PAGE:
11:09 AM 26th February 2021
Now 70s Glam Pop (Sony Music/Universal Music On Demand)
If you were one of the millions who never failed to miss Top of the Pops on a Thursday night in the 70s, then chances are that this four CD compilation really is for you.
Whilst your older brother or sister might have watched The Old Grey Whistle Test instead, if you wanted a bit of glamour or escapism, Glam rock was for you. The music might have been in complete contrast to the union strikes, the power black outs and the unemployment that blighted 70s Britain, but it didn’t matter as you were probably too young to care.
Whilst one of the main instigator’s of Glam rock is missing from the compilation due to his residence at Her Majesty’s Pleasure, Gary Glitter was Glam rock personified. There isn’t even a track from The Glitter Band on the compilation either. More like a case of Goodbye My Love.
The regulars are present such as Sweet with 'Blockbuster' and 'Ballroom Blitz', Wizzard with 'See My Baby Jive' and 'Angel Fingers', T. Rex with '20th Century Boy', Mud with 'Tiger Feet' and Dyna-Mite and Roxy Music with 'Virginia Plain' and 'All I Want is You'.
As the compilation plays on the link between Glam rock becomes more tenuous and you begin to understand why they added pop to the album’s title. The New Seekers with their Eurovision Song Contest entry, 'Beg, Steal or Borrow' and Dawn featuring Tony Orlando with 'Tie A Yellow Ribbon Round The Old Oak Tree' is more middle of the road pop than Glam.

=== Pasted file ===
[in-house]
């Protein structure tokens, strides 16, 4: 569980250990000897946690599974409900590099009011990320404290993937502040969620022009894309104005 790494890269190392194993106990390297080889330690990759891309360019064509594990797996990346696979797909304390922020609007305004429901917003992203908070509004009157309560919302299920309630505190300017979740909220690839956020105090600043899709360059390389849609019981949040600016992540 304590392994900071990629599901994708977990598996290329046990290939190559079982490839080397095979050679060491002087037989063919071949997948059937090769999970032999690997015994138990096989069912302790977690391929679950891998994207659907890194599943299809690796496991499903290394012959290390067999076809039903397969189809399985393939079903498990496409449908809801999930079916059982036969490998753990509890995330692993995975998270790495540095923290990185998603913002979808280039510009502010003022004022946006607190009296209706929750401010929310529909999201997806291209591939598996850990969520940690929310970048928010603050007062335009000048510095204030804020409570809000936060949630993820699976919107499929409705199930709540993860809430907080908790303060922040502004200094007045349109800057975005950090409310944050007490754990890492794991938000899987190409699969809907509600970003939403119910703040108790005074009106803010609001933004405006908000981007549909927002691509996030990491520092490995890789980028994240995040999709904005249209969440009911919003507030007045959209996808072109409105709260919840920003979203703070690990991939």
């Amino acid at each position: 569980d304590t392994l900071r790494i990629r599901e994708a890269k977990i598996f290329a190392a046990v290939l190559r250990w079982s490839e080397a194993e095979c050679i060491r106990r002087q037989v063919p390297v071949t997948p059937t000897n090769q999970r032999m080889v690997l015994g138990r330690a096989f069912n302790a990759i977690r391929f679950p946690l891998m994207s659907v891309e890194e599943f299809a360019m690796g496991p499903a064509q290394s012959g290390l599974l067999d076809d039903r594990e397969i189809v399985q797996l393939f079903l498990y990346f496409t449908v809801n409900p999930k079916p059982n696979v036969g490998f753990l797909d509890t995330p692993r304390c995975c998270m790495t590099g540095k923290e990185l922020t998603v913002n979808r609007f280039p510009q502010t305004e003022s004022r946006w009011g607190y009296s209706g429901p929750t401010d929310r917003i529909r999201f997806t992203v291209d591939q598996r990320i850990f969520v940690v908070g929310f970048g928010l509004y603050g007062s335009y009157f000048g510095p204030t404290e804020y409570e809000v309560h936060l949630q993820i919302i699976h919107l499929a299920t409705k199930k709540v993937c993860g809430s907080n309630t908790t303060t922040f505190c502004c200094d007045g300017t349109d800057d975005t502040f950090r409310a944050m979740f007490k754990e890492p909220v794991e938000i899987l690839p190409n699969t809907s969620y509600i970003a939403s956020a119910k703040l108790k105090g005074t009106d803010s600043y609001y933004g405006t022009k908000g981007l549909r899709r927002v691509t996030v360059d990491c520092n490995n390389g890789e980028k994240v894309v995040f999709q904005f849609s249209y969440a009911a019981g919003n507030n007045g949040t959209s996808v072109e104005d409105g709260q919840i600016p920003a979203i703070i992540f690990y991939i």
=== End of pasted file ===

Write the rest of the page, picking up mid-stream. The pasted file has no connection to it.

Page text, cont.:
By the time David Duncan released 'Jeans On' in 1976 the heat of the summer had almost burnt out Glam rock and Punk was starting to be the new upstart that would stop the status quo (no the Quo themselves do not make an appearance).
There are indeed some iconic tracks that came from the 70s such as 'Waterloo' and 'Honey Honey' by Abba, 'Killer Queen' by Queen, 'Rubber Bullets' by 10cc and 'Bye Bye Baby' from The Bay City Rollers.
Bradford’s very own Smokie appear with 'If You Think You Know How To Love Me' in between David Essex with 'Rock On' and 'Billy Don’t Be A Hero' by Paper Lace.
There are not many compilations where you will get Lou Reed ('Perfect Day') and Barry Blue ('Dancin’ On A Saturday Night') - which really sums up the diversity of the singles charts in the 1970s and this compilation.
As The Pearls conclude the compilation with 'Guilty', the album itself might be a guilty pleasure but if you were there in this decade of innocence, colour and fun (If you watched Top of the Pops) for you this is pop perfection.
I rate the album 4 out of 5.